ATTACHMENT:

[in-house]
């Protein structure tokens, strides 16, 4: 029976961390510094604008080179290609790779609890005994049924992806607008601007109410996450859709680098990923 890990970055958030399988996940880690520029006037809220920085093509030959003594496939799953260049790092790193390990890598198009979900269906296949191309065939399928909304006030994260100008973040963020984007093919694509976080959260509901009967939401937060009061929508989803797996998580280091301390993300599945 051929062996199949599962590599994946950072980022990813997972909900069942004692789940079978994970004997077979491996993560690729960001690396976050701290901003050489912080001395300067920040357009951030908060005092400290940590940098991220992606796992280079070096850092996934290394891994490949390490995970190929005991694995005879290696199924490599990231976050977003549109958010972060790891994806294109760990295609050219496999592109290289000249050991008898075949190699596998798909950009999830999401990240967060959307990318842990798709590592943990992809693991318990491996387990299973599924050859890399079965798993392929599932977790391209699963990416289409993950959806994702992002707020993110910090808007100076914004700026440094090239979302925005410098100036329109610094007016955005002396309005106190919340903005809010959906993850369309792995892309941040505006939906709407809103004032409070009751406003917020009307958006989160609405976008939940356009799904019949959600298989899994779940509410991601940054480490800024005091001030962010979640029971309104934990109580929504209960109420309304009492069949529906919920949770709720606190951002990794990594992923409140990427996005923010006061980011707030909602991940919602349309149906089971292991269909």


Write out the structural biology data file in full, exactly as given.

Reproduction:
[in-house]
């Protein structure tokens, strides 16, 4: 029976961390510094604008080179290609790779609890005994049924992806607008601007109410996450859709680098990923 890990970055958030399988996940880690520029006037809220920085093509030959003594496939799953260049790092790193390990890598198009979900269906296949191309065939399928909304006030994260100008973040963020984007093919694509976080959260509901009967939401937060009061929508989803797996998580280091301390993300599945 051929062996199949599962590599994946950072980022990813997972909900069942004692789940079978994970004997077979491996993560690729960001690396976050701290901003050489912080001395300067920040357009951030908060005092400290940590940098991220992606796992280079070096850092996934290394891994490949390490995970190929005991694995005879290696199924490599990231976050977003549109958010972060790891994806294109760990295609050219496999592109290289000249050991008898075949190699596998798909950009999830999401990240967060959307990318842990798709590592943990992809693991318990491996387990299973599924050859890399079965798993392929599932977790391209699963990416289409993950959806994702992002707020993110910090808007100076914004700026440094090239979302925005410098100036329109610094007016955005002396309005106190919340903005809010959906993850369309792995892309941040505006939906709407809103004032409070009751406003917020009307958006989160609405976008939940356009799904019949959600298989899994779940509410991601940054480490800024005091001030962010979640029971309104934990109580929504209960109420309304009492069949529906919920949770709720606190951002990794990594992923409140990427996005923010006061980011707030909602991940919602349309149906089971292991269909």